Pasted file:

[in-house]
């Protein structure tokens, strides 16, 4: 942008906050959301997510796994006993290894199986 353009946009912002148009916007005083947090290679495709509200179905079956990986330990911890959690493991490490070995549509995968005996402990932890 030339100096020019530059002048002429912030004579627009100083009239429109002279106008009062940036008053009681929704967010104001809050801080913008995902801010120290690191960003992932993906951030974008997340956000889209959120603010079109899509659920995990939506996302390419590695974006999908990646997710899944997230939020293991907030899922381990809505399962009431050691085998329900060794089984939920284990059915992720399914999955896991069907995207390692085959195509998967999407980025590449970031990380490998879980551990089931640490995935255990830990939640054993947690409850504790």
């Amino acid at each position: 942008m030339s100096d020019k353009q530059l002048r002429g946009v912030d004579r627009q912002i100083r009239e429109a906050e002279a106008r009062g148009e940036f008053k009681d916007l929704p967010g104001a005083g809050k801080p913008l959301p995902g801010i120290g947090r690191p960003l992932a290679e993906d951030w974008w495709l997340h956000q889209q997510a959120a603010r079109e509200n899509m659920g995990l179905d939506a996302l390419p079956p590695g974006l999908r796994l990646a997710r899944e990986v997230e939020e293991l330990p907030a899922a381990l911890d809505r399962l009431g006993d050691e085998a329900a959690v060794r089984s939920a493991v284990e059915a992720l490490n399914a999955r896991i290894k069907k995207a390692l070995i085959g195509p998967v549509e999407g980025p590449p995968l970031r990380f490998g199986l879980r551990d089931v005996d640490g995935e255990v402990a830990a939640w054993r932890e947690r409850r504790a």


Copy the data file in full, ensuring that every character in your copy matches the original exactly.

[in-house]
């Protein structure tokens, strides 16, 4: 942008906050959301997510796994006993290894199986 353009946009912002148009916007005083947090290679495709509200179905079956990986330990911890959690493991490490070995549509995968005996402990932890 030339100096020019530059002048002429912030004579627009100083009239429109002279106008009062940036008053009681929704967010104001809050801080913008995902801010120290690191960003992932993906951030974008997340956000889209959120603010079109899509659920995990939506996302390419590695974006999908990646997710899944997230939020293991907030899922381990809505399962009431050691085998329900060794089984939920284990059915992720399914999955896991069907995207390692085959195509998967999407980025590449970031990380490998879980551990089931640490995935255990830990939640054993947690409850504790």
């Amino acid at each position: 942008m030339s100096d020019k353009q530059l002048r002429g946009v912030d004579r627009q912002i100083r009239e429109a906050e002279a106008r009062g148009e940036f008053k009681d916007l929704p967010g104001a005083g809050k801080p913008l959301p995902g801010i120290g947090r690191p960003l992932a290679e993906d951030w974008w495709l997340h956000q889209q997510a959120a603010r079109e509200n899509m659920g995990l179905d939506a996302l390419p079956p590695g974006l999908r796994l990646a997710r899944e990986v997230e939020e293991l330990p907030a899922a381990l911890d809505r399962l009431g006993d050691e085998a329900a959690v060794r089984s939920a493991v284990e059915a992720l490490n399914a999955r896991i290894k069907k995207a390692l070995i085959g195509p998967v549509e999407g980025p590449p995968l970031r990380f490998g199986l879980r551990d089931v005996d640490g995935e255990v402990a830990a939640w054993r932890e947690r409850r504790a």